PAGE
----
The rollout of Obamacare — the proximate cause of the of “shutdown” — has become a headline in itself. The touted health care exchanges were experiencing highly publicized difficulties all over the country. A rollout of this size was never going to be easy in the best of circumstances, but in this case many of the problems experienced were the direct consequence of the length of the law and its attendant regulatory complexity.
These regulations are often called “business rules,” and they have to be implemented in software. The Obamacare ruleset is now reportedly eight times the length of the Bible and still growing. This has had unavoidable results. How the IT personnel at Oregon approached the problem, as described by InformationWeek, gives a sense of the hurdle. Chris Murphy writes:
To understand the challenge, I spoke with Aaron Karjala, CIO of Cover Oregon, which runs Oregon’s health insurance marketplace, and Carolyn Lawson, CIO of Oregon Health Authority and Department of Human Services, which started the exchange project before state lawmakers created Cover Oregon. Here’s a look inside some of the challenges facing Oregon’s more than two-year effort.
Presenting a product — an insurance policy — isn’t the hard part. The hard part is figuring out which federal and state programs and tax credits a person or family is eligible for. Getting that part right takes creating an extremely complex rules engine.
About 1,700 individual rules affect eligibility for health insurance subsidies in Oregon. Children might qualify under different rules from their parents, or half-siblings might have different eligibility based on their parents’ income. In Oregon, writing the eligibility rules engine took 12 people nine months. Confirming eligibility requires integration with multiple outside data sources, such as confirming income and citizenship with federal sources, and that process is what separates it from ecommerce sites.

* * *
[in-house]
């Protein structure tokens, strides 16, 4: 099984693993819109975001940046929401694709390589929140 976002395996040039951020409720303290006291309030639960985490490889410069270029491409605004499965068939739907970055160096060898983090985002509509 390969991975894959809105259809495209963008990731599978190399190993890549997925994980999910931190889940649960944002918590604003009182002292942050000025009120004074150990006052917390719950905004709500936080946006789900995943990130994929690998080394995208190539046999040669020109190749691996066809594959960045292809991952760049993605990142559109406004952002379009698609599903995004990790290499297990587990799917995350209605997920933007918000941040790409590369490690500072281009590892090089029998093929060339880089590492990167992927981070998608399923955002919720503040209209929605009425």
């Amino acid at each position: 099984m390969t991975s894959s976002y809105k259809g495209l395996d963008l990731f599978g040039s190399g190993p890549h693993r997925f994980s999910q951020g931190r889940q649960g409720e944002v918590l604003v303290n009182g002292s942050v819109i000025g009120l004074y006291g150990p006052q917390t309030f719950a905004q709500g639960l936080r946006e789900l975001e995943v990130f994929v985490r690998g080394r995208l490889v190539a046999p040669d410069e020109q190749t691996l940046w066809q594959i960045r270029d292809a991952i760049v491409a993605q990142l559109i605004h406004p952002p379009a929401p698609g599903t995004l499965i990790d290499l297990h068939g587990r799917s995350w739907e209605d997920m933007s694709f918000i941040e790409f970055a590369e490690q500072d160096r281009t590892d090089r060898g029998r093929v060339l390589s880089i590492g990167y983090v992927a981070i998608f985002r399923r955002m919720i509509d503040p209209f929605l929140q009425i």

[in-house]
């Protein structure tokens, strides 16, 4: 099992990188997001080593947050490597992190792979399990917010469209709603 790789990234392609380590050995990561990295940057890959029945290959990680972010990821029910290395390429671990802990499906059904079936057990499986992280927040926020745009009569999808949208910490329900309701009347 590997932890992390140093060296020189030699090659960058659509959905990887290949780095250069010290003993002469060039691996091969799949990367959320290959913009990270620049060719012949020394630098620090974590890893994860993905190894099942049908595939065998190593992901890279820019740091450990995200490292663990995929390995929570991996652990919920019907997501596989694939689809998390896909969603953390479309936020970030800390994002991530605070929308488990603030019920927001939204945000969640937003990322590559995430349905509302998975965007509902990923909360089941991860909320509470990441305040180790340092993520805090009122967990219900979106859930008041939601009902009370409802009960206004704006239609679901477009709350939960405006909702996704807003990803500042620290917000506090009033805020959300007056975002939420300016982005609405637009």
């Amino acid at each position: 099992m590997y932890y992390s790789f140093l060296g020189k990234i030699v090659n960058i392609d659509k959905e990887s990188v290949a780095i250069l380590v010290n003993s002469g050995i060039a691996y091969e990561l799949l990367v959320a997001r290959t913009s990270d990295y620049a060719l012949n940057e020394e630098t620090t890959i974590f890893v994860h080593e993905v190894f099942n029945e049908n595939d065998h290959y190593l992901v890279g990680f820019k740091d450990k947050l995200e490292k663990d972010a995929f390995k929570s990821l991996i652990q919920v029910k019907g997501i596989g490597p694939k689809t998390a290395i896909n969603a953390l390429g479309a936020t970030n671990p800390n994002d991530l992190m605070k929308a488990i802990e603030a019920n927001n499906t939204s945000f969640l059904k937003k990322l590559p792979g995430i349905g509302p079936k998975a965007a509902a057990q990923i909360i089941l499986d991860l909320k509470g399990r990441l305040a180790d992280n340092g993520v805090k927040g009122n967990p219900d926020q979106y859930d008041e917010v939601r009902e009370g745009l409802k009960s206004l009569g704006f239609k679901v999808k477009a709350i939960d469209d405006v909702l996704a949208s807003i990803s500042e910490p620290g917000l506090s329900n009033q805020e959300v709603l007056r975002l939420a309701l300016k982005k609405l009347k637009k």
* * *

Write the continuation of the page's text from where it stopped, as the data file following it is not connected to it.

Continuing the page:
“The policies and rules came to us a little at a time,” Karjala says. “It was constantly emerging requirements.” For example, the Federal hub that state exchanges connect to for verifying income and citizenship was completed this summer. That timing helps explain why exchanges are doing so much testing down to the deadline.
The solution, says Lawson, was “ruthless incrementalism. We had to build in an agile fashion and build what we know, and then put the pieces together like Legos.”
And that’s just Oregon. It was a difficult, possibly insuperable job under the best of circumstances, but the problem was compounded by the incompetence described by Scott Gottlieb and Michael Astrue in the Wall Street Journal:
There are two key technological flaws in ObamaCare. First is the “hub” — the software to link servers at the Treasury Department, the Internal Revenue Service, Homeland Security and state agencies to verify the income and health-insurance status of enrollees and ensure that they are eligible for subsidies. The other flaw is the “portal” — the federally run IT platform that is supposed to let consumers compare health plans and select one that best suits their needs.
In planning ObamaCare’s IT infrastructure, the Centers for Medicare and Medicaid Services (CMS) dawdled for more than a year under Administrator Donald Berwick until Marilyn Tavenner took over in December 2011. Even then the agency was slow to outsource key contracts and turned to what insiders say were not top-quality programmers. CMS did not sign a contract for a backstop system to process paper verifications and do paper verifications of online applications until July.
The Health and Human Services Department did not begin testing the chief pieces of this IT system until August. The testing found that states couldn’t consistently link to the federal portal (a problem that persists in some states), and that the hub couldn’t reliably verify if a person is eligible for a subsidy, or accurately calculate how much the applicant is eligible to receive.
But Gottlieb and Astrue mention the biggest problem last — the consequence of the architecture of the system:
The biggest risk involves data security. The Obama administration created unnecessary opportunities for fraud with the White House’s pork-minded insistence on funding favored community groups to employ “navigators” to solicit applicants and help them input their personal information, such as income and Social Security numbers.